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Not Knowing

May 18, 2013

Yesterday, whilst waiting at the bus stop on my way home from work, I encountered the “woman on the bus” again. This is the autistic woman I met a few weeks ago who was becoming increasingly distressed, whilst her carer ignored her for the entire 20 minutes of our bus journey. I reported the incident to the council’s safeguarding team but obviously, never expected to be told of whether they were acting on my report. Anyway, yesterday was almost a repeat performance. This time she was with a male carer, who was walking several paces ahead of her and chatting away into his mobile phone. The woman looked so forlorn. She kept trying to catch him up and speak to him but he couldn’t have been less interested in her.

I’ve been so sad for the woman ever since. What must her life be like if this is the attitude of the people “caring” for her? She wasn’t treated as if she was a nuisance, interrupting the guy’s important phone call. No. it was worse than that. She was invisible. It didn’t matter what she said or did, the people she was trying to interact with didn’t even notice her.

In a way, this is too big a deal to go into. My mind starts becoming overloaded with my imagined background to this sad scene. Like, there must be a culture within the support agency that allows their workers to treat their clients with such contempt. Goodness knows what the support worker logged when he got back to the home but I bet it wasn’t “had a great walk this afternoon, chatting to all my mates and making plans for the weekend”. And then I get into: where were they going? Was it for his benefit? Was the woman only there at all because the staff needed to record some sort of activity in their log.

And what of the council and the CQC? What is their role in all of this? The council must commission this agency to supply staff to the home. Did they get the contract because they were the cheapest? How do they monitor the performance of the agencies they commission? One thing I’d be willing to bet next month’s wages on – nobody will think of asking the woman herself for feedback. My feeling is that she will be just as invisible to the commissioners and inspectors as she was to the support worker.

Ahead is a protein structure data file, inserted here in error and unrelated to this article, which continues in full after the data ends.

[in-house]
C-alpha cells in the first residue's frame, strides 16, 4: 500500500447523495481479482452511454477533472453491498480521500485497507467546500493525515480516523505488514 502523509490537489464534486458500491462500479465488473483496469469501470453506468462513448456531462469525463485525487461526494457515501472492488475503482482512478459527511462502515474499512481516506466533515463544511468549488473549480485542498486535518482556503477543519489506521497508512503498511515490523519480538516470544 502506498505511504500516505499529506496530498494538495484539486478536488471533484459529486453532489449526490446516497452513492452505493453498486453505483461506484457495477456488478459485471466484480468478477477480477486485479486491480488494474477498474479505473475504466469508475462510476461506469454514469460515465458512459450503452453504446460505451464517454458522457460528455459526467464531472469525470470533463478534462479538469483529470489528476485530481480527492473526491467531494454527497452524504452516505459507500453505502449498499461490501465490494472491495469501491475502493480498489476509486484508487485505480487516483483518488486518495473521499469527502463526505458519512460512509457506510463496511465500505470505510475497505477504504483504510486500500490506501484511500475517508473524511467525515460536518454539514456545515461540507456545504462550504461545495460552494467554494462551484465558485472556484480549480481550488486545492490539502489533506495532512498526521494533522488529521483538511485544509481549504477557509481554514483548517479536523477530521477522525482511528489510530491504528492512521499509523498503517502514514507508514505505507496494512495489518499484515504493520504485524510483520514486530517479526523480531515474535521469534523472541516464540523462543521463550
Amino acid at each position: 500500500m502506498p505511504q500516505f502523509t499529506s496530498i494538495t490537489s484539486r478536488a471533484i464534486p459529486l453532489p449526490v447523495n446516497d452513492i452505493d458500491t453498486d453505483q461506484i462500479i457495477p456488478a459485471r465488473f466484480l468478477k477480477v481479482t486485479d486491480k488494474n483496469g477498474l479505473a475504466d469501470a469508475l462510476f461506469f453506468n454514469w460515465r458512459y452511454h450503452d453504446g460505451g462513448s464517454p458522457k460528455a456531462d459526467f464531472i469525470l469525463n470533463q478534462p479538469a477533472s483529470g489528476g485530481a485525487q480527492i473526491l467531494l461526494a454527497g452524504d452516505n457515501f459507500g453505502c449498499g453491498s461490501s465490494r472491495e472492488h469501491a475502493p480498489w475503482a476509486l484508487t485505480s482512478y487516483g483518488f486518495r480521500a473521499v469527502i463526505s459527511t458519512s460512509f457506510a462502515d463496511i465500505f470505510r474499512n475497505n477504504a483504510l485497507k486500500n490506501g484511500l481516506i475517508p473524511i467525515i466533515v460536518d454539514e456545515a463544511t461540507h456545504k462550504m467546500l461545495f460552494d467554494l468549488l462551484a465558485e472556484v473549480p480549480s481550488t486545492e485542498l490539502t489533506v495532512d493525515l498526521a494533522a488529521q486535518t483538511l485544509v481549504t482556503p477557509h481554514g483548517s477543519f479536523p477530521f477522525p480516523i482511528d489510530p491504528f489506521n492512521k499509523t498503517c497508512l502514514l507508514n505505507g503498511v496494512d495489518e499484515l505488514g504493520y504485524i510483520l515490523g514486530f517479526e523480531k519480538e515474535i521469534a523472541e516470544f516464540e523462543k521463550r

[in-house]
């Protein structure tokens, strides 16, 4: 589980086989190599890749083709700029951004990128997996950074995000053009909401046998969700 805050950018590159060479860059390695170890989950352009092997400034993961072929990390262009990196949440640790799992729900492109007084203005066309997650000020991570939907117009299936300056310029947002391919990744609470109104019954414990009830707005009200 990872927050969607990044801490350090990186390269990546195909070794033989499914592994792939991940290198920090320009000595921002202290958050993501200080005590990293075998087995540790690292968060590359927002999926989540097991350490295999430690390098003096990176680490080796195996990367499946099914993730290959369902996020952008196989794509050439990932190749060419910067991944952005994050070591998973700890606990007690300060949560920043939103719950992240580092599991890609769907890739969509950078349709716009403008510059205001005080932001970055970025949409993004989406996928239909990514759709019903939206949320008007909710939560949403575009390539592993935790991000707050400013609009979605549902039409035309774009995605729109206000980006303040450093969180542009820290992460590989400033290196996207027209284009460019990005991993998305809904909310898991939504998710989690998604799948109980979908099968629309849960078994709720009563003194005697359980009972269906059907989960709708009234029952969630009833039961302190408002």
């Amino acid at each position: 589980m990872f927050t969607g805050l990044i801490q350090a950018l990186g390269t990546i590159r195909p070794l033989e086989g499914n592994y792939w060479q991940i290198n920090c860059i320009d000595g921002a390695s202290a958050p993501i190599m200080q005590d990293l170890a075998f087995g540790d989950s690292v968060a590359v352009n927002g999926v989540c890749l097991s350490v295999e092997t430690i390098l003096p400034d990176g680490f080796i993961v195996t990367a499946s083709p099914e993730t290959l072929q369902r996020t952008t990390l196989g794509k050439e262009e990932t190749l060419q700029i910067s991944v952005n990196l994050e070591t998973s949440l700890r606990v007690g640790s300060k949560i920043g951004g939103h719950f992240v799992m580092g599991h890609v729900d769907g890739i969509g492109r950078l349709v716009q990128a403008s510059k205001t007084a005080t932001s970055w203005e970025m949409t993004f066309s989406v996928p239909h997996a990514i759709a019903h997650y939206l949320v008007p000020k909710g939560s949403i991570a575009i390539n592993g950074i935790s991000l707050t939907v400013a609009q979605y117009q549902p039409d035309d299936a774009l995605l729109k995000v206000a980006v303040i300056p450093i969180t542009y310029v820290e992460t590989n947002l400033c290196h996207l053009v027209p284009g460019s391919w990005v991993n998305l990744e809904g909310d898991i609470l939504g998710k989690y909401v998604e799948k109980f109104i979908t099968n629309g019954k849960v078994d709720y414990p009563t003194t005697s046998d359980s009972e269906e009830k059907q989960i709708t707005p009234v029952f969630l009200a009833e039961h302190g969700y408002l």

On the bus home, my fantasy continued. Does the woman have a family? What do they think happens to their daughter when they are not around? Perhaps, she has no family and the type of experience I’ve observed twice in the last four weeks, is her lot now for the rest of her life.

Not knowing is horrible. I cannot explain or express the huge leap of trust that is required when you hand over your vulnerable son/daughter etc to the care system. I feel blessed that we have such a good agency at the moment – they care, they are interested in Steven and their values seem to be good ones. And then a nagging voice appears – “can you be sure of that Mark”? The answer is, no, I cannot be sure and that is tough. We had a couple of dreadful agencies in the early days and I know the council still use them to work at their care homes. Perhaps that is as good as it ever can get – you never know for sure that your child is safe but you can build up your intuitive gut so that it gives you some sense of grounding.

Our housing problem is coming to ahead now and we are left with two choices: if we want to stay in this area so that Steven keeps all his friends, support staff and the places he goes to, then he will have to go back into care. If he wants to stay with me but lose all of the above, then we’ve got to move many miles away to somewhere affordable. It’s a hobson’s choice but after days like yesterday, I’m left thinking that I’d rather he have to try and cope with all those losses than be at the mercy of the agency charged with the care of the woman on the bus.

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From → Social Care

2 Comments
  1. I have a couple of friends who live in Gateshead – both autistic, wife has severe ME additionally. They get agency care and they’re generally happy – more so since the agency was changed following a CQC report and the new agency took several of the good carers from the old one. Housing is pretty cheap up there, though not sure if it’s a good place to run your business.

  2. swanarchie07 permalink

    Omg mark this is shocking twice in less than 4 weeks, I really feel for you steven has built up so much trust in his community and the people in his life are friends and you feel you can leave him thars very rare and hard to find. Your now torn and I couldn’t imagine what that must be like sorry I can’t help. All I can say is you need to do what’s best and feels right both for you and steven.

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